35. High Pressure continued… This outward flow causes the air in the center of a high to sink. Because sinking air does not lead to cloud formation, clear skies are often associated with highs.

  36. Coriolis effect a. Please Define Coriolis Effect: The effect of the rotation of the Earth on the motion of air traveling north or south from the equator. In the northern hemisphere the air is deflected to the right and the southern hemisphere air is deflected to the left.

  37. Air Masses and Weather Fronts 1. Please Define Air Mass: A large volume of air that has the characteristics of the area over which is forms.

  38. Where air masses originate a. Please Define Polar Air Mass: Air mass that forms in northern Canada and is cold and dry.

  39. Please Define Tropical Air Mass: Warm moist air mass that originates in the subtropics and moves north during the Summer months.

  40. Please Define Continental Air Mass: Hot and dry air mass that originates in the desert southwest or in Mexico during the Summer months and moves northward.

  41. Please Define Maritime Air Mass: Moist cool air mass that originates over the Oceans and moves west to east in either Winter or Summer.

  42. Where air masses meet a. Please Define Weather Fronts: Zone along which two or more air masses interact, producing certain weather conditions.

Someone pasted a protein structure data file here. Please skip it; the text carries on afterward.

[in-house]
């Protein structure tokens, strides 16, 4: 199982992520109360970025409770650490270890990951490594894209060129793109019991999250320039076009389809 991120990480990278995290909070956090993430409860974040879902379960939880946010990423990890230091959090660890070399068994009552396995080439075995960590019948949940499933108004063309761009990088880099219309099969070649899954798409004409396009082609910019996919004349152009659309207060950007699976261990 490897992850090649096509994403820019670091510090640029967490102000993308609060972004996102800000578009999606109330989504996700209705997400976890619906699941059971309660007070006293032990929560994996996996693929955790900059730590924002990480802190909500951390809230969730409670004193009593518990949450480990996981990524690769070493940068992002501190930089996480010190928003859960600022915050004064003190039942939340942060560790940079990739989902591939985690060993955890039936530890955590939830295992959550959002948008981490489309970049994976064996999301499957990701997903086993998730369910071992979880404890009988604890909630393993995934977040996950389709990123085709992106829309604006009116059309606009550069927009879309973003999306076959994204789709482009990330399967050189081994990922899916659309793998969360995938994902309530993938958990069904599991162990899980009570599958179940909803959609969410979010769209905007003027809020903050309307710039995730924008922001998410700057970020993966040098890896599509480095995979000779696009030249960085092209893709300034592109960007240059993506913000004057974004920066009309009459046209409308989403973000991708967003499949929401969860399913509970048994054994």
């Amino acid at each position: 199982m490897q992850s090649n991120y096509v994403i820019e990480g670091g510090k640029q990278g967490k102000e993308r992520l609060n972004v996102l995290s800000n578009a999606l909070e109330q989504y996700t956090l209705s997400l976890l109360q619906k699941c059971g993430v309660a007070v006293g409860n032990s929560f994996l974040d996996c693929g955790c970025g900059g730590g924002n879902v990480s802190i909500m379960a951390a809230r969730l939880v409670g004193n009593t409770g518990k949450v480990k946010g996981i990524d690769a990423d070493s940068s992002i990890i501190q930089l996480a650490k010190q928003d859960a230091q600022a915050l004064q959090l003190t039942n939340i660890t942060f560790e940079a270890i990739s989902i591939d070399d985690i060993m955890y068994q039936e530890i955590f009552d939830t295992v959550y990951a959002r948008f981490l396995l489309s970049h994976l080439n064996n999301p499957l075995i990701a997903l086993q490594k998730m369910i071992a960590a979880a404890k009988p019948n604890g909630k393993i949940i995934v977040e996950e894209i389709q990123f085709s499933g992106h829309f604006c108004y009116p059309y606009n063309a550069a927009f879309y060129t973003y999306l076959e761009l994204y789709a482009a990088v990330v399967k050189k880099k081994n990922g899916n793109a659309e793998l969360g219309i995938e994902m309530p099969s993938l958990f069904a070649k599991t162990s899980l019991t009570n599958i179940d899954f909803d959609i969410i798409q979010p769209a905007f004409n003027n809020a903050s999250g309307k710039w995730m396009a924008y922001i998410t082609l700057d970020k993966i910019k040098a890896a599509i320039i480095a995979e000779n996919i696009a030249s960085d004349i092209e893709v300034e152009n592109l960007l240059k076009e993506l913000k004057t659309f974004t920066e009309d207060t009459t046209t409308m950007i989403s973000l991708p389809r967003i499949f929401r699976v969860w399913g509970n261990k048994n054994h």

43. b. Please Define Cold Front: Cold air forces warm air upward in a fast and chaotic manner, forming cumulus clouds. A cold front can also result in the formation of cumulonimbus clouds and severe storms.

  44. c. Please Define Warm Front: A warm front rises gently above cold air, usually forming layered, stratus-type clouds or fog-a cloud with is base on the ground. Most layered stratus clouds produce steady rainfall.

  45. Please Define Stationary Front: Stationary fronts form where cold and warm air masses meet and neither front advances. Stationary fronts can last for days in an area and produce clouds and prolonged precipitation.

  46. e. Please Define Occluded Front: Occluded fronts occur when a fast-moving cold front overtakes a slow warm front. Thunderstorms and strong winds are often associated with occluded fronts.

  47. Severe Weather 1. Thunderstorms a. When do Thunderstorms form? A thunderstorm forms when warm and wet air rises rapidly. As the rising air cools, water vapor condenses to form water droplets or ice crystals.

  48. What type of Clouds form Thunderstorms? Inside the Thunderstorm cloud, the latent heat of condensation warms the surrounding air, causing it to rise even higher. This rising air can form cumulonimbus clouds.

  49. When is Lightning produced? As the air rises and sinks within the cloud, a charge separation occurs. Lightning is produced when oppositely charged particles within the cloud, between two clouds, or between the cloud and the ground interact.

  50. What is Thunder? The surrounding air inside the thunderstorm cloud ionizes, creating an electric field that generates a lightning bolt. Hotter than the surface of the Sun, the lightning bolt causes air to expand and collapse to produce thunder.